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China’s economic weakness dampens outlook for Canadian dollar


Sep 7, 2023

According to a recent poll conducted by Reuters, analysts have lowered their near-term bullish forecasts for the Canadian dollar due to a weakening Chinese economy and a growing gap between U.S. and Canadian bond yields. Despite this, analysts still expect the currency to strengthen over the next year. The median forecast from nearly 40 foreign exchange analysts predicts the loonie to strengthen by 1.9% to 1.34 per U.S. dollar in three months, compared to the previous month’s forecast of 1.32. Over the course of a year, it is expected to advance to 1.29, representing a gain of 5.8%.

Chief economist and strategist at National Bank of Canada, Stefane Marion, noted that recent factors such as widening interest rate differentials with the U.S. and weaker commodity prices due to a slowing Chinese economy have impacted the value of the Canadian dollar. China’s economic growth has slowed as policymakers aim to address a property market decline. As Canada is a significant producer of commodities, the loonie is sensitive to global growth prospects.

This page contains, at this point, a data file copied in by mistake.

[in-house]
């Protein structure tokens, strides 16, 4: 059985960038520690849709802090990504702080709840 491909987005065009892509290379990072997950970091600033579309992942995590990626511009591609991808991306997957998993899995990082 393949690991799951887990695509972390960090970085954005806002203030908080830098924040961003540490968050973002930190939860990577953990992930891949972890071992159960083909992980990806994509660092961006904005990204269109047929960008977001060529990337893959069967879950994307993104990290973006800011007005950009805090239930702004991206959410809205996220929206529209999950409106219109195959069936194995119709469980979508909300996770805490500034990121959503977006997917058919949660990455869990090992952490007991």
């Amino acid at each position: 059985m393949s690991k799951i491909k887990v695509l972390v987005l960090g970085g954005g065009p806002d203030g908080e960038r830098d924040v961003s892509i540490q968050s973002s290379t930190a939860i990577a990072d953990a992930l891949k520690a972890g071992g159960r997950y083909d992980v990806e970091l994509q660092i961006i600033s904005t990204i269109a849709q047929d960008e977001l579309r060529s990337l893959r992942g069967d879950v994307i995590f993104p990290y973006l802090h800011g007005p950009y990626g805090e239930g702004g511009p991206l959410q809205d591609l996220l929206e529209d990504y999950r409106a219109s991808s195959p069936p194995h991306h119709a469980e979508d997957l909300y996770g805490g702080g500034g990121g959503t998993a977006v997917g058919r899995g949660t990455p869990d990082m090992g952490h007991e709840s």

The Canadian dollar has experienced a 4% decline from its peak in July, while the Canadian 2-year yield has fallen further below its U.S. counterpart in recent weeks. On Wednesday, the gap between the two yields was at its highest point since May 3, favoring the U.S. note. The Bank of Canada has left its key interest rate at 5%, the highest in 22 years, citing a period of weaker growth for the economy.

Data released on Friday revealed that Canada’s economy unexpectedly contracted at an annualized rate of 0.2% in the second quarter, and growth in July is likely to have been flat. The upcoming Canadian employment data for August may provide additional insight into the strength of domestic activity. High borrowing costs are a major concern in Canada, as many Canadians borrowed heavily during the pandemic to enter the hot housing market. Additionally, the short mortgage cycle in Canada, with most mortgages having a term of five years or less compared to the common 30-year term in the U.S., further contributes to the concerns.

Marion also suggested that market expectations of no rate cuts by the Bank of Canada in the coming year may be surprising. The uncertainty surrounding interest rates adds further complexity to the currency forecast for the Canadian dollar.

By Editor

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